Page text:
Just three months after the founder of News Corporation, Rupert Murdoch, hosted a fund-raiser for Senator Clinton's re-election campaign, Mrs. Clinton has said a Murdoch-owned social networking Web site, mySpace.com, is a destination where children risk being stalked, bullied, and exposed to dangerous online scenarios such as predatory adults masquerading as their peers.
Addressing students, teachers, and parents at a middle school in Bethpage on Long Island yesterday, Mrs. Clinton spoke in general terms about Internet safety until several parents asked her to address their particular concerns about mySpace.com.
"We try to protect our kids in other ways, but we leave them at the mercy of the Internet," Mrs. Clinton said. "Myspace was thought to be so harmless at first, but there's a lot of defamatory information put there for malicious reasons. The Internet is pretty much unregulated, and the public is increasingly concerned about mySpace."
While Myspace prohibits children under 14 from joining the network, many youngsters lie about their ages in order to gain access to the site. When there, they sometimes disclose too much personal information and post provocative pictures of themselves. Myspace.com's popularity — it currently has 65 million members — makes it a frequent target among parents and school administrators concerned about predators using the Internet to contact children.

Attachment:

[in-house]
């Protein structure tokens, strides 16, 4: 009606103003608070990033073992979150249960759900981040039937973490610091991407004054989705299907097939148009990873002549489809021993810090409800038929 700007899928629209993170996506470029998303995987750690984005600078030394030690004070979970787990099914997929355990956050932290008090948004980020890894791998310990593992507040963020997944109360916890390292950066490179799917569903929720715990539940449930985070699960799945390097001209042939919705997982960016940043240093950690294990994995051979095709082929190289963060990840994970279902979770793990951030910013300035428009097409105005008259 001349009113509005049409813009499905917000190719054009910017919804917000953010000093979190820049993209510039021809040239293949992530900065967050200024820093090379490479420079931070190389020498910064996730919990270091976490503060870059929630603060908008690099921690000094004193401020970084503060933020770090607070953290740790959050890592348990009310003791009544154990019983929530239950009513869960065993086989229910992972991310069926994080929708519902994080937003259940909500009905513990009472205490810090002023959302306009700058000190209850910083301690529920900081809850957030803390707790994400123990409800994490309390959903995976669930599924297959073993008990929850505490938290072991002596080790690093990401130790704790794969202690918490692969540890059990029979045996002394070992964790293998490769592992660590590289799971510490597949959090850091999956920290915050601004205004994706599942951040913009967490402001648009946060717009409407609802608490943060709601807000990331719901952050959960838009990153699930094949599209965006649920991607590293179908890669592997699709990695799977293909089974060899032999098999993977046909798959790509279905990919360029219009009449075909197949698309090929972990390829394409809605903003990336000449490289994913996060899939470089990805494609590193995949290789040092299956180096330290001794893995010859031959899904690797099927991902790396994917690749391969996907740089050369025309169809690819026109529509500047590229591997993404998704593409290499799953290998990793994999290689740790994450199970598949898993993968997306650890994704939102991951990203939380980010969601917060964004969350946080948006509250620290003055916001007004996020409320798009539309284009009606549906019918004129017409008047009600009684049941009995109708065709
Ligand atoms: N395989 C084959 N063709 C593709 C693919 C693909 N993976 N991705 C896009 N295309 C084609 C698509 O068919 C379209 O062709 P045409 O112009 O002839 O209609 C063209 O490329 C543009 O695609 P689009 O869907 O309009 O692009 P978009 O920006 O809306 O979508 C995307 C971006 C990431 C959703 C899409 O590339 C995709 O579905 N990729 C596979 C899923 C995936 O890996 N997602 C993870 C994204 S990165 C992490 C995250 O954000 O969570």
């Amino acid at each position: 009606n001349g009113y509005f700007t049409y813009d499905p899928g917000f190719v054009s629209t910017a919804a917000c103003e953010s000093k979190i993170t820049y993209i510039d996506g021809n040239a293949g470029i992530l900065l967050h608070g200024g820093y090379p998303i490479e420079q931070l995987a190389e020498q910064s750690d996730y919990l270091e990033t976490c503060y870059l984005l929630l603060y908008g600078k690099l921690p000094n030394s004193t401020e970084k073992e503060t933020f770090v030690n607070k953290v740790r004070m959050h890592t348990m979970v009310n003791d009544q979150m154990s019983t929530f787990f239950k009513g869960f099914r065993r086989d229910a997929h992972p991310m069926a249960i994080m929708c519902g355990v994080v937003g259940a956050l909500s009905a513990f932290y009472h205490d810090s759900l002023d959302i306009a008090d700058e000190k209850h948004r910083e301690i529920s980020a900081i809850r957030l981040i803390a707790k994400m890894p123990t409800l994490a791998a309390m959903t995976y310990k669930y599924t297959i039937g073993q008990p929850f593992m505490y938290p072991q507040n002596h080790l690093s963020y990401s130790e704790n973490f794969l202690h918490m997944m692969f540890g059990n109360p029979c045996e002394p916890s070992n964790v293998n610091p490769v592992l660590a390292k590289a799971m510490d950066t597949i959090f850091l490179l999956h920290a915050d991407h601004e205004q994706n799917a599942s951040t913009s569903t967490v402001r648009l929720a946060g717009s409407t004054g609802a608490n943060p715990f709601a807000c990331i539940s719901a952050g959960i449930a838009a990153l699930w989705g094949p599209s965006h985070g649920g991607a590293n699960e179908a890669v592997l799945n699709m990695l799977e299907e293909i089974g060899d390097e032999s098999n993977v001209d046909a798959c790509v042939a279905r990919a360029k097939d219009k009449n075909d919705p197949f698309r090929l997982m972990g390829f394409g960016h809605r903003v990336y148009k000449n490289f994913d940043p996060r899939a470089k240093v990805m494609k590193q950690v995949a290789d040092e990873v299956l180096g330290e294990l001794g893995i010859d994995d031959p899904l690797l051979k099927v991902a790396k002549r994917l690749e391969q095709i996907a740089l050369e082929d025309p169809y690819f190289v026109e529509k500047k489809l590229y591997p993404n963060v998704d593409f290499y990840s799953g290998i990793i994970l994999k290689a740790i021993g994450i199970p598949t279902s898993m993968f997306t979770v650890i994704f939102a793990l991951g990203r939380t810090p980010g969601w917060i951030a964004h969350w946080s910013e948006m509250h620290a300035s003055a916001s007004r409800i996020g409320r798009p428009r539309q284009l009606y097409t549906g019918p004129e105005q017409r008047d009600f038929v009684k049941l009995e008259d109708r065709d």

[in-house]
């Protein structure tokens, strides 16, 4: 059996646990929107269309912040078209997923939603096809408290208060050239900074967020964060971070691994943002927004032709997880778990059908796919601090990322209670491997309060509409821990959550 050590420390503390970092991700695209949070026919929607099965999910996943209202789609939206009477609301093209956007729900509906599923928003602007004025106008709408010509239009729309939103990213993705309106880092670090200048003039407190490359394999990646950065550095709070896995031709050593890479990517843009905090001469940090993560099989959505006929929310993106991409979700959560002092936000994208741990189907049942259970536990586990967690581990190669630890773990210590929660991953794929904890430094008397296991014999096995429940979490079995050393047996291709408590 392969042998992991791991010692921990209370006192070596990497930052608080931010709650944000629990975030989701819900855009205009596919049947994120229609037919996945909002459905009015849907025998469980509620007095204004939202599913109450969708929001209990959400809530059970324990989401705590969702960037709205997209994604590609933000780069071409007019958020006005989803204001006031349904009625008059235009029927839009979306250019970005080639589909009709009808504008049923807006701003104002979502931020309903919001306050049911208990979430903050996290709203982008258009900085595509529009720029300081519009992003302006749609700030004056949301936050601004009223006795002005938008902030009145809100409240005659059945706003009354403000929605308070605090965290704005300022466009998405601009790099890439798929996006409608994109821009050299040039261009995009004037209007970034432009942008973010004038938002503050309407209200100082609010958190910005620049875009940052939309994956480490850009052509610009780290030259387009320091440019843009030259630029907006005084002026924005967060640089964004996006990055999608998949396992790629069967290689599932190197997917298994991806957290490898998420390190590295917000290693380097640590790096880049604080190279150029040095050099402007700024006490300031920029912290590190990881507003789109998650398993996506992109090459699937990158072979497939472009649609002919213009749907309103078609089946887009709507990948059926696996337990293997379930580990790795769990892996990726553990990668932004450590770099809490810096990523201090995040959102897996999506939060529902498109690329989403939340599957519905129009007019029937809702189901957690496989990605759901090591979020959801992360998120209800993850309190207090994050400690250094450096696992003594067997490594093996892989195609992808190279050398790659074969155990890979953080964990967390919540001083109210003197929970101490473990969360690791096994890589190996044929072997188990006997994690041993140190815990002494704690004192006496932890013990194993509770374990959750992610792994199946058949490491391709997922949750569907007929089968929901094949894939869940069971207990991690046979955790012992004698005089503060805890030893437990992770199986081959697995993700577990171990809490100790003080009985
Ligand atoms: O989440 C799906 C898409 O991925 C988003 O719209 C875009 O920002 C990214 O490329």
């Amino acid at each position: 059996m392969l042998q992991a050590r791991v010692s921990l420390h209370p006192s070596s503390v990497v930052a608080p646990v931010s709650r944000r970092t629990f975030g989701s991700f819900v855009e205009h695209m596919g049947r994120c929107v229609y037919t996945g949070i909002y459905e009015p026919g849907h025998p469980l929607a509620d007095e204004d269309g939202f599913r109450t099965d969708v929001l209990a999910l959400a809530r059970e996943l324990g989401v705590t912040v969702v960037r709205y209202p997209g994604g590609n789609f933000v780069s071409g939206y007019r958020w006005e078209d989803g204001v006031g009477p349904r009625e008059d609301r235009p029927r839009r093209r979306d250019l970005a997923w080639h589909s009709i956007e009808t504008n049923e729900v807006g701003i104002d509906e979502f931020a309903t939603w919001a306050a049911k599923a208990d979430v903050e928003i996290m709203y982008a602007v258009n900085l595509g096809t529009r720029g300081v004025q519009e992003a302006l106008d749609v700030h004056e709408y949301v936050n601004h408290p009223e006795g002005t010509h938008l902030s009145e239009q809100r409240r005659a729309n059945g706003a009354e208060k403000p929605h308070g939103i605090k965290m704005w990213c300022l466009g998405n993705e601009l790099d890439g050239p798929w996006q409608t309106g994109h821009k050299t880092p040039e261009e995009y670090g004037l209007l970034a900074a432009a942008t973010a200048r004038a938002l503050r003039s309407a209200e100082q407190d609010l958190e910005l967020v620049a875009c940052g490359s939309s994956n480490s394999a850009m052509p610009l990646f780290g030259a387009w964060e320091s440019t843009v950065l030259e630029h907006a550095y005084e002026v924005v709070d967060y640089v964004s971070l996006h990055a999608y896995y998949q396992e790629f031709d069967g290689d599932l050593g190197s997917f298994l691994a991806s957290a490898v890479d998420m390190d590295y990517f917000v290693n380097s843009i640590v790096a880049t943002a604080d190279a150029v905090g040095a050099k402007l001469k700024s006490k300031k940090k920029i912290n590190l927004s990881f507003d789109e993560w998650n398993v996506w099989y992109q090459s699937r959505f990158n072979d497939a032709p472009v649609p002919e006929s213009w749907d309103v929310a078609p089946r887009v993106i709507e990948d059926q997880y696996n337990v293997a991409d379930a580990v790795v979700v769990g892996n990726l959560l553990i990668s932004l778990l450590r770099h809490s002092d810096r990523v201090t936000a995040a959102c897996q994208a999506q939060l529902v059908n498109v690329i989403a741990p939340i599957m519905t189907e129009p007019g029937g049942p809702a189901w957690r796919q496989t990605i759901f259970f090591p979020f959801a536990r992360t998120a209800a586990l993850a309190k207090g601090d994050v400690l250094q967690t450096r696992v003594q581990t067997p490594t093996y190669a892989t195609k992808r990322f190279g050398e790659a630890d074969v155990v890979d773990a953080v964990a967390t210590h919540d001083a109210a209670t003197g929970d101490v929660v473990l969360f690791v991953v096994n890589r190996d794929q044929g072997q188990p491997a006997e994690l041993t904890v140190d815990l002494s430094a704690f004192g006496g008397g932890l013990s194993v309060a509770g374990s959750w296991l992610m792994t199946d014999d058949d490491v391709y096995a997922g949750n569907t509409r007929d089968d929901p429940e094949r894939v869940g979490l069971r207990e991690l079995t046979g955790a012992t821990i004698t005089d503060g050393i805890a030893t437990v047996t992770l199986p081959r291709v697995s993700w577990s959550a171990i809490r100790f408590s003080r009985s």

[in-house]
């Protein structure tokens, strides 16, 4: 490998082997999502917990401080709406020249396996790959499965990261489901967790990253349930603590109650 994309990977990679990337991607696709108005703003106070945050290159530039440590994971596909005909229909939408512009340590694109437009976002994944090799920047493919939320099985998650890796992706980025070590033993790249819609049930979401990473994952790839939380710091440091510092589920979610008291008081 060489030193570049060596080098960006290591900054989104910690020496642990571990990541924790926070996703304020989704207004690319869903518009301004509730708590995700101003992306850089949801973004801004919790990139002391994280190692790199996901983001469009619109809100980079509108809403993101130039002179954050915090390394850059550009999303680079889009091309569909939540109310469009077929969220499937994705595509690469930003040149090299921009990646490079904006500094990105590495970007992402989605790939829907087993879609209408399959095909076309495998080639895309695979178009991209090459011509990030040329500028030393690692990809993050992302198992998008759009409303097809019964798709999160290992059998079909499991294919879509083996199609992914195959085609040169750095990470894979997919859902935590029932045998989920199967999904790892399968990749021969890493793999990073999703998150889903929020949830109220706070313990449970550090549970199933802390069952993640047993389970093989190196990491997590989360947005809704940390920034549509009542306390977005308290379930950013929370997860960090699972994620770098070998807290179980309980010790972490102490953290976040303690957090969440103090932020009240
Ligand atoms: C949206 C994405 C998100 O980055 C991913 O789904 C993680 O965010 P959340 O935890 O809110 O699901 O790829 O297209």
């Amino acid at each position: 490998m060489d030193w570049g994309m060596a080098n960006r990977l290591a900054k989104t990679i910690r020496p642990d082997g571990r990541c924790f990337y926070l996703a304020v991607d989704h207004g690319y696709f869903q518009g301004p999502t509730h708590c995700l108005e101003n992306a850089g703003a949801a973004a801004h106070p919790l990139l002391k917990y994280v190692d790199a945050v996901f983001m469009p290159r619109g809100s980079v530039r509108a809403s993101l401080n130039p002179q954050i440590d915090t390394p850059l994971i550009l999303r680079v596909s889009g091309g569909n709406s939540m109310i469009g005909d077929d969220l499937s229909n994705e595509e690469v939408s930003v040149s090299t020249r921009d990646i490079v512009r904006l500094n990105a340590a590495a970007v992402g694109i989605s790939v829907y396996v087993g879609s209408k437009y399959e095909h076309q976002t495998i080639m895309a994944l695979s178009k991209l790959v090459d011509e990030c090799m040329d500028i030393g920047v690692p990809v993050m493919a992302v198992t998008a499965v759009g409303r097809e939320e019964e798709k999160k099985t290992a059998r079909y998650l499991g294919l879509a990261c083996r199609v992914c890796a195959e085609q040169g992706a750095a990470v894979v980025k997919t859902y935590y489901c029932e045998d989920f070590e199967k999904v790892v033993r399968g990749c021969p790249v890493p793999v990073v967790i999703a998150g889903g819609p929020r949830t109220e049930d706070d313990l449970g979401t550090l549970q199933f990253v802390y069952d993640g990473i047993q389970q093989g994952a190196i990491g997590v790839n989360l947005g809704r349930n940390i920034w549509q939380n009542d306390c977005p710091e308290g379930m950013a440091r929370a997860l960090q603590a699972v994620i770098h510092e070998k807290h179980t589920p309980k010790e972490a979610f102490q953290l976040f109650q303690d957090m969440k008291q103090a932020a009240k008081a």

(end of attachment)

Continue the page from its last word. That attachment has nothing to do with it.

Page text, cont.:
Mrs. Clinton warned Myspace users against posting pictures or information they would not want viewed by a future employer or mother-in-law. "Don't put anything on mySpace that you wouldn't want to see in 10 or 20 years," she said.
Mrs. Clinton said one idea would be to have large warnings pop up on screen every 10 minutes when a user was logged onto Myspace. The warnings would remind users that their personal profiles were public information and that, as Mrs. Clinton said, "The whole world can tap into this."
Myspace.com's chief security officer, Hemanshu Nigam, said via e-mail that the company shares Mrs.Clinton's "goal of a safer Internet and agree that parents should engage with teens about smart Internet practices. We have reached out to the Senator and look forward to working with her and other lawmakers to make the Internet as safe as possible."
"I got some wonderful ideas," Mrs. Clinton said on her way out. She said she planned to ask for a Senate hearing on protecting children and educating parents about safe practices while online.